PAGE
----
Westerville city officials are hoping a small ballot won't stop voters from turning out in favor of a 2.6-mill fire levy on May 4.

Westerville city officials are hoping a small ballot won't stop voters from turning out in favor of a 2.6-mill fire levy on May 4.

The levy is needed to keep the fire department out of the red in 2011, City Manager Dave Collinsworth said. He said he's concerned that low voter turnout could present a challenge in getting the levy passed.

The levy will cost residents just under $80 per year for each $100,000 in property valuation. City and Blendon Township residents will vote on it in next week's primary election.

Without the levy, Fire Chief Bernie Ingles has said the department would see a $24,000 budget deficit in 2011, followed by a $3.3-million budget deficit in 2012.

If the levy fails, the city would have two more chances to pass a levy before the end of this year in an August special election or during the regular election in November, Collinsworth said. If a levy is not passed this year, the department would have to look at making cuts, he said.

Westerville voters last approved a fire levy in 2002. Projections at the time were that the 3.4-mill levy would fund the Division of Fire for six years.

Genoa Township also is on the ballot with two levies a five-year, 3.8-mill police levy and a five-year, 4.7-mill fire levy.

Genoa Township Police Chief Robert Taylor has said the police levy, which is expected to generate $3.6-million a year, would not be used for any personnel increases through its five-year life. He said the department will continue to try to save money by extending the life of its cruisers and by using motorcycles and bicycles more frequently.

The fire levy, which would generate $4.4-million annually, would help the township come closer to meeting national standards for fire protection, said Genoa Township Fire Chief Gary Honeycutt.

The standards say a department should have about 14 firefighters on duty every day, as opposed to the six on duty daily in Genoa Township, Honeycutt said.

Also in Westerville, voters will decide three liquor options from two local businesses.

Englefield Inc. is asking residents to approve weekday sales for Duchess, 796 S. State St.

The Tamarkin Co. has placed two issues on the ballot for GetGo, 672 N. State St., one seeking liquor permits to allow the sale of beer, wine and mixed drinks and one seeking to allow the sale of wine and mixed beverages on Sundays from 10 a.m. to midnight.

In Blendon Township, Kroger, 5991 Sunbury Road, is seeking liquor options to allow weekday sales and Sunday sales from 10 a.m. to midnight. The Hatlestad Co. is seeking permission for weekday sales and Sunday sales from 10 a.m. to midnight for Brew Stirs, 6035 Sunbury Road.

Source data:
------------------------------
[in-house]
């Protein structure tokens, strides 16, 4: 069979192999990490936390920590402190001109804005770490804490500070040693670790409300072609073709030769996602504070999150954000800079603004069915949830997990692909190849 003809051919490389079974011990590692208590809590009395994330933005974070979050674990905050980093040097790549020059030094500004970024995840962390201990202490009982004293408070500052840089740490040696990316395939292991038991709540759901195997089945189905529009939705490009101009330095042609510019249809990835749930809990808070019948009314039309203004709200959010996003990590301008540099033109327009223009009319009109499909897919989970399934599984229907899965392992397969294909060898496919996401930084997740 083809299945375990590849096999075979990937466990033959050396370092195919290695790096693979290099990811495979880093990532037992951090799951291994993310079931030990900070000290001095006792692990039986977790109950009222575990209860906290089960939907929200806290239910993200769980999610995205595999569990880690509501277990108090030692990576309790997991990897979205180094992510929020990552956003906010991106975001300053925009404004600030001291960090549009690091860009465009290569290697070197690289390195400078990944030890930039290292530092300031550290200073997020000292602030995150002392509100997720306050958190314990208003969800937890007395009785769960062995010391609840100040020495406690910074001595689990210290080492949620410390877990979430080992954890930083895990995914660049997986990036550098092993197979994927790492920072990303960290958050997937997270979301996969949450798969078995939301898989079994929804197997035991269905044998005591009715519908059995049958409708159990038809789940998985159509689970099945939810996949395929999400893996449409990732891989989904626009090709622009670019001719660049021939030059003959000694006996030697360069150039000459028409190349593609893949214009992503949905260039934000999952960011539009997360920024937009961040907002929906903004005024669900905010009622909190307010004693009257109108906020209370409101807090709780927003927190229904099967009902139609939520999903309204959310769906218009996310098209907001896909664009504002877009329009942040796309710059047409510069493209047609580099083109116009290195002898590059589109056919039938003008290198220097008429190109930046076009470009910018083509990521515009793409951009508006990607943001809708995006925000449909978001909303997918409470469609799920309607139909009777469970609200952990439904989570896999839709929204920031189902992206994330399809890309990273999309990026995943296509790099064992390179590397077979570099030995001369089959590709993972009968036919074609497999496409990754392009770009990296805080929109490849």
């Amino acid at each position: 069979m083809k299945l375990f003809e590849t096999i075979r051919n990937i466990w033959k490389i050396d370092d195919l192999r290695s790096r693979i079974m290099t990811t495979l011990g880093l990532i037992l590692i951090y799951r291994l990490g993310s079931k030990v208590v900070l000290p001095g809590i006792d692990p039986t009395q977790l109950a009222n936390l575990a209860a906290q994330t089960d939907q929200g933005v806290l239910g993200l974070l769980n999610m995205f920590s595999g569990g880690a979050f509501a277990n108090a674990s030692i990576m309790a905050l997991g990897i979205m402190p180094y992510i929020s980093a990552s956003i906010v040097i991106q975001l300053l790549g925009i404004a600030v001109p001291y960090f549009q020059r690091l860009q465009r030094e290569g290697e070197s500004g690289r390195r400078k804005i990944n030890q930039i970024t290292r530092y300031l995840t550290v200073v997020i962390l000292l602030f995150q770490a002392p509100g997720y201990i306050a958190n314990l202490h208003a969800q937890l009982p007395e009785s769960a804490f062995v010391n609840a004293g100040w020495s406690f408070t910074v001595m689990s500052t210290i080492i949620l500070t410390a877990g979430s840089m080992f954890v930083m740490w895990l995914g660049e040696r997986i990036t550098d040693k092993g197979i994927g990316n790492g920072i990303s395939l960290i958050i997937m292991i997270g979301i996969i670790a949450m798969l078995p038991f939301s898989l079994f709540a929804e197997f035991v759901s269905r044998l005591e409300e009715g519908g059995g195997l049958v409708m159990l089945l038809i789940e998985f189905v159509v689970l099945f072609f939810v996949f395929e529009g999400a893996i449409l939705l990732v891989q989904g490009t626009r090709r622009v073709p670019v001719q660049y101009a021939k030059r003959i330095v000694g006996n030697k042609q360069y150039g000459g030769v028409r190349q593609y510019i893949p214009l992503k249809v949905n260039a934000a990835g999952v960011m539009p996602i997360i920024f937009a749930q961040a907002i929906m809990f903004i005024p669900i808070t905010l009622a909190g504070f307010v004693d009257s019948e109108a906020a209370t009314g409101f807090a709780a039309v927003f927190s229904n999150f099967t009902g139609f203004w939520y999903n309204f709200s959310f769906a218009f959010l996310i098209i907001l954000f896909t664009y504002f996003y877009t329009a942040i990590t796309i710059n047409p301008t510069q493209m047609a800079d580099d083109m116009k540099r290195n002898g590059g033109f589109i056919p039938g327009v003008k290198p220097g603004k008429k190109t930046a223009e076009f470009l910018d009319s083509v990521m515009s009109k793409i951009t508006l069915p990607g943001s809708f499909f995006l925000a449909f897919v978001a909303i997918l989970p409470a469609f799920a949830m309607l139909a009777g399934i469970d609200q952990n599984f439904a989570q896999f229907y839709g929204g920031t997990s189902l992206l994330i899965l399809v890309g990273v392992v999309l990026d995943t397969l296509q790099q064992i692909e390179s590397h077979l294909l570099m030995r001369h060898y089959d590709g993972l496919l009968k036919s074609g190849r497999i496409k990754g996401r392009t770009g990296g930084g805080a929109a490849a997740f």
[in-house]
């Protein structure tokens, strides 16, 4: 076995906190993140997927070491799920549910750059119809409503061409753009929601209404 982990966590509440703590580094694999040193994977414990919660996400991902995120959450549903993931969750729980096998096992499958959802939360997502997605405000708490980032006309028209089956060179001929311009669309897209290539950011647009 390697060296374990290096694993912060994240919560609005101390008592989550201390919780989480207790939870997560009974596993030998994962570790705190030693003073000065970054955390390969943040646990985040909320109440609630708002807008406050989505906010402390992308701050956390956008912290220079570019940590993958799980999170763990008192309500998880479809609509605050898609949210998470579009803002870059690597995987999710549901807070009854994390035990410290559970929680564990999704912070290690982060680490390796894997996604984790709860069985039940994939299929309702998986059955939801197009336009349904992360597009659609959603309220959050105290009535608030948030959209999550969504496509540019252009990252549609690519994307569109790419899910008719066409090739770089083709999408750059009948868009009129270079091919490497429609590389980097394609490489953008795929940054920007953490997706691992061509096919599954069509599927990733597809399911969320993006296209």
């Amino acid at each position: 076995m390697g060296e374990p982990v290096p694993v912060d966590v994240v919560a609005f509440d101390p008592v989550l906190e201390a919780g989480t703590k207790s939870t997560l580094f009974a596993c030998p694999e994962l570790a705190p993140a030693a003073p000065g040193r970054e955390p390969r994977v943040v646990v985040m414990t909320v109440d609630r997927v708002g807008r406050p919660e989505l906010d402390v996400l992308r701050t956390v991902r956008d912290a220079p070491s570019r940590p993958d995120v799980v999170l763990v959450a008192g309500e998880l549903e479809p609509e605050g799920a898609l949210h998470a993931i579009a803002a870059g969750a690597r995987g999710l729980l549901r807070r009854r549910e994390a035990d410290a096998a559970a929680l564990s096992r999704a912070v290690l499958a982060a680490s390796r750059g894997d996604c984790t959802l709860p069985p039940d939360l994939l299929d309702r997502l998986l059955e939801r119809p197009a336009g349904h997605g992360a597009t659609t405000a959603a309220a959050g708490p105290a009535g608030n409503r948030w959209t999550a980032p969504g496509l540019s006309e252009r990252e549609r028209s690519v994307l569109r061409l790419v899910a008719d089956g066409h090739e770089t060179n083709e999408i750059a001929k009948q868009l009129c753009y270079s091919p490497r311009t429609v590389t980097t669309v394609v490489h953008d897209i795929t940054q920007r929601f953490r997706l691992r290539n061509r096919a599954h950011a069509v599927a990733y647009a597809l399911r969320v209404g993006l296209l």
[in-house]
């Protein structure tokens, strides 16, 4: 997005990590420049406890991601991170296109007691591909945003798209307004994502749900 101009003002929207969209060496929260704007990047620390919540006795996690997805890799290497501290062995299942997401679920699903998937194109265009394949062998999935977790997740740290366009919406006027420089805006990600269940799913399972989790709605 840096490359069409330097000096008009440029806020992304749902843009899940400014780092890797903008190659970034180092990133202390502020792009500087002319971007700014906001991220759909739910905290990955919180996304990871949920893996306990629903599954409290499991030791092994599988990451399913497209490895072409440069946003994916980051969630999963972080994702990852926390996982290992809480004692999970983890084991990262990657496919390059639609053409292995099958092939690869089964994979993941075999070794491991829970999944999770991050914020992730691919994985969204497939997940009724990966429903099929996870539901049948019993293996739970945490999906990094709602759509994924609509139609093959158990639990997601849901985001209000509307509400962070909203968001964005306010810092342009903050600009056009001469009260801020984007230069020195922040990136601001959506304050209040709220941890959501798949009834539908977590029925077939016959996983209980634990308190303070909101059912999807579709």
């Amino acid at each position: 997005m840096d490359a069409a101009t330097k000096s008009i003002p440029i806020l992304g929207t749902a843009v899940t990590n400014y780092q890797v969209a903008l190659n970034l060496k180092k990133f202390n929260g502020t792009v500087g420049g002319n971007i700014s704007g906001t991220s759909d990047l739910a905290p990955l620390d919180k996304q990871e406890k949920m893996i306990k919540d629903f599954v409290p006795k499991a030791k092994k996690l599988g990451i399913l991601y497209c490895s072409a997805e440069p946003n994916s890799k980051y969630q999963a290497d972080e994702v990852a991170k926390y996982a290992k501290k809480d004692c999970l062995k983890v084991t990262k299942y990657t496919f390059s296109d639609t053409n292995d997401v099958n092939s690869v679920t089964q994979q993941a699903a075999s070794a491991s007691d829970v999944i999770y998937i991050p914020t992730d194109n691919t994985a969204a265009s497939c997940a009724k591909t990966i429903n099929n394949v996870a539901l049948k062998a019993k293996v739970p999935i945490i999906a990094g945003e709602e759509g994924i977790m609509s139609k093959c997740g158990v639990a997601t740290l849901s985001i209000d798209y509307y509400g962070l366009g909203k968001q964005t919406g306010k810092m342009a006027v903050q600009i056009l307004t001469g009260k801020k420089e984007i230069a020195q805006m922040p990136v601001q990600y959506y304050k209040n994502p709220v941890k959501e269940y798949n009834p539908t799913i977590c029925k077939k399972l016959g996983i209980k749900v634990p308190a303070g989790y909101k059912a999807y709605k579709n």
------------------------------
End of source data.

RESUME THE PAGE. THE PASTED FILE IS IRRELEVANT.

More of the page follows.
On the state level, there is a proposed constitutional amendment to authorize the issuance of $700-million in bonds to continue the Ohio Third Frontier Program, an economic development program for high-tech businesses and jobs.

There is also a constitutional amendment to move the Columbus casino voters approved last November from the Arena District to the former Delphi plant on Columbus's West Side.

Also in Westerville and in Genoa and Blendon townships, voters will see contested primary races for several seats.

On the national level, in the 12th Congressional District, incumbent Pat Tiberi, a Republican from Genoa Township, is being challenged by Columbus resident Andrew Zukowski.

Eddie Florek and Travis Irvine will face off to be the Libertarian candidate for the seat in November. Democrat Paula Brooks, currently a Franklin County commissioner, faces no opposition in the 12th Congressional District primary, nor does Green Party write-in candidate Robert Fitrakis.

In Ohio's 3rd Senate District, seven Democrats will be on the ballot for the right to compete against incumbent Republican Kevin Bacon, of Minerva Park, and Libertarian William Yarbrough, of New Albany, in November.

They are Obetz resident James B. Wiley, Canal Winchester resident Starshemah M. Johnson, Gahanna residents Beverly T. Campbell and Cortez Lee Bogard, Bexley resident Benjamin J. Kessler, and Reynoldsburg residents Roxyanne C. Burrus and Mark Pfeifer.

In Ohio's 2nd House District, Republicans Andrew Brenner, of Powell; Beth Lear, of Galena; Mark E. Phillips, of Westerville; Traci L. Saliba, of Powell and Craig Schweitzer, of Powell, will be on the ballot. Democrat Richard Bird have no primary opposition.

In Ohio's 19th House District, Republican Anne Gonzales of Westerville, incumbent Democrat Marian Harris of Columbus and Libertarian Michael K. Johnston of Westerville are unopposed.

There are no contested races on the primary ballot for the 20th Ohio House District. Incumbent Democrat Nancy Garland, of New Albany, will face Libertarian Lawrence A. Binsky, of Bexley, and Republican Matthew J. Carle, of New Albany, in November.

There also are no contested primary races for the 21st Ohio House District, in which Democrat David W. Robinson and Republican Michael P. Duffey, both Worthington residents, are seeking the seat.